Sir Hugh Rose was eminently qualified for the task committed to him. He was a diplomat as well as a soldier. He found himself now in command of two brigades. The first, composed of a squadron of the 14th Light Dragoons, a troop of the 3rd Bombay Cavalry (native), two cavalry regiments of the Haidarabad contingent, two companies of the 86th foot, the 25th Bombay N. I., an infantry regiment of the Haidarabad contingent, three light field-batteries and some sappers, commanded by Brigadier Stuart. The second, consisting of the headquarters of the 14th Light Dragoons, the headquarters of the 3rd Bombay Cavalry, a regiment of cavalry of the Haidarabad contingent, the 3rd Bombay Europeans, the 24th Bombay N. I., an infantry regiment of the Haidarabad contingent, a proportion of field-artillery, and a siege-train. Troops from Bhopal, to the number of 800, also formed a part of the force.
Sir Hugh marched with the second brigade from Sihor, on the 16th of January, for Rahatgarh. His brigade was the first, which set out from Mau on the 10th, marching in a parallel line to it in the direction of Gunah. Sir Hugh invested Rahatgarh on 24th January and took possession of the town on the 26th. He defeated the rebel Raja of Banpur, who had advanced to relieve the fortress on the 27th, and found the place evacuated on the morning of the 28th. Having discovered, two days later, that the same rebel Raja was posted with his forces, near the village of Barodia, fifteen miles distant, Hugh marched against and completely defeated him.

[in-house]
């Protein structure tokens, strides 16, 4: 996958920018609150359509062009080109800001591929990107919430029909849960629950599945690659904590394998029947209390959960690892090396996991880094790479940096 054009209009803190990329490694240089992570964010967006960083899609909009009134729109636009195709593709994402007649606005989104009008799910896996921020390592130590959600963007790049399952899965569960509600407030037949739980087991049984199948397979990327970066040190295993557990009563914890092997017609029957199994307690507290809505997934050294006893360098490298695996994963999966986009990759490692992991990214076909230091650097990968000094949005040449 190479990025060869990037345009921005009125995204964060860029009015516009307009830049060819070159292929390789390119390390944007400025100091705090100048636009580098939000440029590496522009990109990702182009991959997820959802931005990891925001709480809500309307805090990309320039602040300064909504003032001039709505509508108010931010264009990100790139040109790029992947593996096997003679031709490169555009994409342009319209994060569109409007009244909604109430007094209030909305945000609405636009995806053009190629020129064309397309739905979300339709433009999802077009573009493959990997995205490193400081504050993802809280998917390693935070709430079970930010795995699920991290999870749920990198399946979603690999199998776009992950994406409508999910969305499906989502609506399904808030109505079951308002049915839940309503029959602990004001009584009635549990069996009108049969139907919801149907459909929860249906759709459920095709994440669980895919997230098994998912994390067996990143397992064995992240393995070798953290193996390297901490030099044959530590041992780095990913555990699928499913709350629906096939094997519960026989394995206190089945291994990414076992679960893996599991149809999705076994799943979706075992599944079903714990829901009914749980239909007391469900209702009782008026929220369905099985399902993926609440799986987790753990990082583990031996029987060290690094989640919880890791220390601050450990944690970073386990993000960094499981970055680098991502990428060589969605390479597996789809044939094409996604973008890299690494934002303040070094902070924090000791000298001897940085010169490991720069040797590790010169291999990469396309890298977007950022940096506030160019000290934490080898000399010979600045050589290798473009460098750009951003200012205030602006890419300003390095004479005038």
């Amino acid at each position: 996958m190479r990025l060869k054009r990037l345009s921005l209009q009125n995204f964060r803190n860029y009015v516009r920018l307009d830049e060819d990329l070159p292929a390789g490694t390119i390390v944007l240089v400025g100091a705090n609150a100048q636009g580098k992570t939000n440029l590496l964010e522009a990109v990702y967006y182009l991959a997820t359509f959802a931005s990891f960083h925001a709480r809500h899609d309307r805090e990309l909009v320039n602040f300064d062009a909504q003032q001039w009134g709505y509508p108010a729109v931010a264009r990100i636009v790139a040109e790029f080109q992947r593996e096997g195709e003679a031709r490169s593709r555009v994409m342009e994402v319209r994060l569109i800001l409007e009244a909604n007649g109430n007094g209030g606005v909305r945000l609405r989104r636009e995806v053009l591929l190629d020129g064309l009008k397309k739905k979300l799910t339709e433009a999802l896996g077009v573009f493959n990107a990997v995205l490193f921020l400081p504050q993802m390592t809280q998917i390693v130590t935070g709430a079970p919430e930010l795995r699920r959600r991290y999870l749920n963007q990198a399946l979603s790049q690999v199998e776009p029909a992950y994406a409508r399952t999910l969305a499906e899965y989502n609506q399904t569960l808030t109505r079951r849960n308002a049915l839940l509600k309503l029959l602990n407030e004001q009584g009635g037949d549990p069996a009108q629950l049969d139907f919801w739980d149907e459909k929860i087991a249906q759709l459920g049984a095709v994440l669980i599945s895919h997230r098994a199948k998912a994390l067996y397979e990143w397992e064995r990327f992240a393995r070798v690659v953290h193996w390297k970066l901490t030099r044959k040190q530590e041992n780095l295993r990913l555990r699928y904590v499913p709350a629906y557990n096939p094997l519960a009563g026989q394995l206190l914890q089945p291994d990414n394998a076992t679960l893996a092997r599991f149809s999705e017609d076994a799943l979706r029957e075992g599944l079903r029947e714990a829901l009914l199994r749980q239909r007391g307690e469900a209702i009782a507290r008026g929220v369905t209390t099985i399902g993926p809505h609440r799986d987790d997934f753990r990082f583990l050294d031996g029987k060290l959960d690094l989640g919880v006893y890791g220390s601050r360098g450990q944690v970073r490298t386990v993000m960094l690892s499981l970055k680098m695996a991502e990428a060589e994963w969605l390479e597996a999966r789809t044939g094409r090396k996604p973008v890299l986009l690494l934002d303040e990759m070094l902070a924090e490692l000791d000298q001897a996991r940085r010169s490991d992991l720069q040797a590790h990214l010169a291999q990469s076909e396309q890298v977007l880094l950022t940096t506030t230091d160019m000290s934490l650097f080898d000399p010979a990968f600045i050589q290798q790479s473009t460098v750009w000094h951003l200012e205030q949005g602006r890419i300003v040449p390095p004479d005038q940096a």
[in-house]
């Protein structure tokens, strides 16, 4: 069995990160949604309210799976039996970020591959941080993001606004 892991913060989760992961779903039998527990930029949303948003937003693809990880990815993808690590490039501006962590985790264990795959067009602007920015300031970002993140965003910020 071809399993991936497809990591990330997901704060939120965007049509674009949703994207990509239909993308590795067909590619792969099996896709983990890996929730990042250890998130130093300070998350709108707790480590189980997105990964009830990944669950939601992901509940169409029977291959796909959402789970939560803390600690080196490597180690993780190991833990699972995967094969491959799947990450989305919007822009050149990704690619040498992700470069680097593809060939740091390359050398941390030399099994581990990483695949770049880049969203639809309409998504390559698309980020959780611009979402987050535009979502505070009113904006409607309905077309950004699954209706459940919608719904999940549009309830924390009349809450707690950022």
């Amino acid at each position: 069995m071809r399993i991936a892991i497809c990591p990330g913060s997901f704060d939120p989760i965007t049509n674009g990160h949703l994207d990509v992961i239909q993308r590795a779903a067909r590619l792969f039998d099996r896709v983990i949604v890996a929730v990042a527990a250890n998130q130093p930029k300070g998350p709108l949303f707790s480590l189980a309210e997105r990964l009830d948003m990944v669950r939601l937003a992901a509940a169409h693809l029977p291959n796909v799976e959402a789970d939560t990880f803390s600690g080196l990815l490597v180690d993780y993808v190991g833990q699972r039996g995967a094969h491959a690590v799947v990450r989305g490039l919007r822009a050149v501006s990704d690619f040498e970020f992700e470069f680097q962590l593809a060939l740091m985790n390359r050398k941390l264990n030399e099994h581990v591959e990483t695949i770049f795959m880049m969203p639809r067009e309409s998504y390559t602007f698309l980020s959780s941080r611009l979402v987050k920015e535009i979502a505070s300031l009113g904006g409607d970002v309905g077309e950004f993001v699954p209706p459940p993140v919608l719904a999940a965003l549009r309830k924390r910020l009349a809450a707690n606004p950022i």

Sir Hugh then pushed towards Sagar, which had been held for more than six months and reached it on the 3rd of February. He then marched on the 9th, after pacifying the surrounding country, against the strong fortress of Garhakota, twenty-five miles distant. Hugh compelled the rebels to evacuate it, pursued them and cut them up. He waited there until he heard that a column which, under the orders of Brigadier Whitlock, should have quitted Jabalpur. Meanwhile, he gathered supplies for his campaign. He then marched on the 26th of February for Jhansi. On his way Sir Hugh inflicted a crushing defeat on the rebels at Madanpur, despite a most determined resistance. This defeat so overwhelmed them that they evacuated, without resistance, the formidable pass of Malthon, the forts of Narhat, Surahi, Maraura, Banpur and Tal-Bahat. The rebels also abandoned the line of the Bina and the Betwa River, retaining only, on the left bank of the latter, the fortress of Chanderi.